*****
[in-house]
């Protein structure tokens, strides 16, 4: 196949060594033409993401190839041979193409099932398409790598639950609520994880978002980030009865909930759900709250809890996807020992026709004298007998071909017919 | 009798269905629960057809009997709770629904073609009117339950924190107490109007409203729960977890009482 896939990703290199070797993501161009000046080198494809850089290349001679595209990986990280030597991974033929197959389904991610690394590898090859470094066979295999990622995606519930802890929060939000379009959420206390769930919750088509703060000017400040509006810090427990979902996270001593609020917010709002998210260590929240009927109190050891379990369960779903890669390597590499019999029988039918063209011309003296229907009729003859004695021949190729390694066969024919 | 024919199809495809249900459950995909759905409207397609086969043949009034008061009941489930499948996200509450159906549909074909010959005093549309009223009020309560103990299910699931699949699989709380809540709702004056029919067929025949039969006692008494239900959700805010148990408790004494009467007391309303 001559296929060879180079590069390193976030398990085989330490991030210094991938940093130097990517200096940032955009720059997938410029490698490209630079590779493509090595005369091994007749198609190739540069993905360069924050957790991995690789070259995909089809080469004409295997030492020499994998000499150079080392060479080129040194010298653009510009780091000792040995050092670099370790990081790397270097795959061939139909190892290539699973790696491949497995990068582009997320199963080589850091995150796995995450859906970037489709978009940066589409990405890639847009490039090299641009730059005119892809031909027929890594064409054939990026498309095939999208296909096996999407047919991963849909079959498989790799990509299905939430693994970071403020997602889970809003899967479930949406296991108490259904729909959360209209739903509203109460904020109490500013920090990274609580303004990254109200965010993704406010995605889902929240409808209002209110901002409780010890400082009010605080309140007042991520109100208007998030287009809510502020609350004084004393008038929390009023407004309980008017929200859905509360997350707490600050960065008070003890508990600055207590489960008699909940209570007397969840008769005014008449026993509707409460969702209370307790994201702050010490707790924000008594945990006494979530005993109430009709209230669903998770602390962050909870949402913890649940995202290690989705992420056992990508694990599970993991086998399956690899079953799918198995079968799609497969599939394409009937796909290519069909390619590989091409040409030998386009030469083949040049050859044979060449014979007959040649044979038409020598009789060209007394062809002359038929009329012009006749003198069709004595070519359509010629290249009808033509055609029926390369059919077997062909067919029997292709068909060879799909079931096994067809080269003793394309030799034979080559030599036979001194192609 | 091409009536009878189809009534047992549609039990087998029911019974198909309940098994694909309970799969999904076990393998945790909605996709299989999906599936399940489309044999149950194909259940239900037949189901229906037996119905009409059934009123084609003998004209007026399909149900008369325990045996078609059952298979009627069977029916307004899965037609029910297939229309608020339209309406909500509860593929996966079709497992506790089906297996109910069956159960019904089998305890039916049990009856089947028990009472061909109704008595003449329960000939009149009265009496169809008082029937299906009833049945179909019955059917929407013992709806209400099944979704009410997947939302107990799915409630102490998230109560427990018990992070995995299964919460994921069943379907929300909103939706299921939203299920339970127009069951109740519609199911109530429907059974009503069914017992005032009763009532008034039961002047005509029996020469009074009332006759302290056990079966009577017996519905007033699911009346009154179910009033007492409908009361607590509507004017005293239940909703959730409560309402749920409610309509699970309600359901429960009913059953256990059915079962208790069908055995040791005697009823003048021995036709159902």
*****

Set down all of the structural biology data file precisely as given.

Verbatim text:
[in-house]
């Protein structure tokens, strides 16, 4: 196949060594033409993401190839041979193409099932398409790598639950609520994880978002980030009865909930759900709250809890996807020992026709004298007998071909017919 | 009798269905629960057809009997709770629904073609009117339950924190107490109007409203729960977890009482 896939990703290199070797993501161009000046080198494809850089290349001679595209990986990280030597991974033929197959389904991610690394590898090859470094066979295999990622995606519930802890929060939000379009959420206390769930919750088509703060000017400040509006810090427990979902996270001593609020917010709002998210260590929240009927109190050891379990369960779903890669390597590499019999029988039918063209011309003296229907009729003859004695021949190729390694066969024919 | 024919199809495809249900459950995909759905409207397609086969043949009034008061009941489930499948996200509450159906549909074909010959005093549309009223009020309560103990299910699931699949699989709380809540709702004056029919067929025949039969006692008494239900959700805010148990408790004494009467007391309303 001559296929060879180079590069390193976030398990085989330490991030210094991938940093130097990517200096940032955009720059997938410029490698490209630079590779493509090595005369091994007749198609190739540069993905360069924050957790991995690789070259995909089809080469004409295997030492020499994998000499150079080392060479080129040194010298653009510009780091000792040995050092670099370790990081790397270097795959061939139909190892290539699973790696491949497995990068582009997320199963080589850091995150796995995450859906970037489709978009940066589409990405890639847009490039090299641009730059005119892809031909027929890594064409054939990026498309095939999208296909096996999407047919991963849909079959498989790799990509299905939430693994970071403020997602889970809003899967479930949406296991108490259904729909959360209209739903509203109460904020109490500013920090990274609580303004990254109200965010993704406010995605889902929240409808209002209110901002409780010890400082009010605080309140007042991520109100208007998030287009809510502020609350004084004393008038929390009023407004309980008017929200859905509360997350707490600050960065008070003890508990600055207590489960008699909940209570007397969840008769005014008449026993509707409460969702209370307790994201702050010490707790924000008594945990006494979530005993109430009709209230669903998770602390962050909870949402913890649940995202290690989705992420056992990508694990599970993991086998399956690899079953799918198995079968799609497969599939394409009937796909290519069909390619590989091409040409030998386009030469083949040049050859044979060449014979007959040649044979038409020598009789060209007394062809002359038929009329012009006749003198069709004595070519359509010629290249009808033509055609029926390369059919077997062909067919029997292709068909060879799909079931096994067809080269003793394309030799034979080559030599036979001194192609 | 091409009536009878189809009534047992549609039990087998029911019974198909309940098994694909309970799969999904076990393998945790909605996709299989999906599936399940489309044999149950194909259940239900037949189901229906037996119905009409059934009123084609003998004209007026399909149900008369325990045996078609059952298979009627069977029916307004899965037609029910297939229309608020339209309406909500509860593929996966079709497992506790089906297996109910069956159960019904089998305890039916049990009856089947028990009472061909109704008595003449329960000939009149009265009496169809008082029937299906009833049945179909019955059917929407013992709806209400099944979704009410997947939302107990799915409630102490998230109560427990018990992070995995299964919460994921069943379907929300909103939706299921939203299920339970127009069951109740519609199911109530429907059974009503069914017992005032009763009532008034039961002047005509029996020469009074009332006759302290056990079966009577017996519905007033699911009346009154179910009033007492409908009361607590509507004017005293239940909703959730409560309402749920409610309509699970309600359901429960009913059953256990059915079962208790069908055995040791005697009823003048021995036709159902």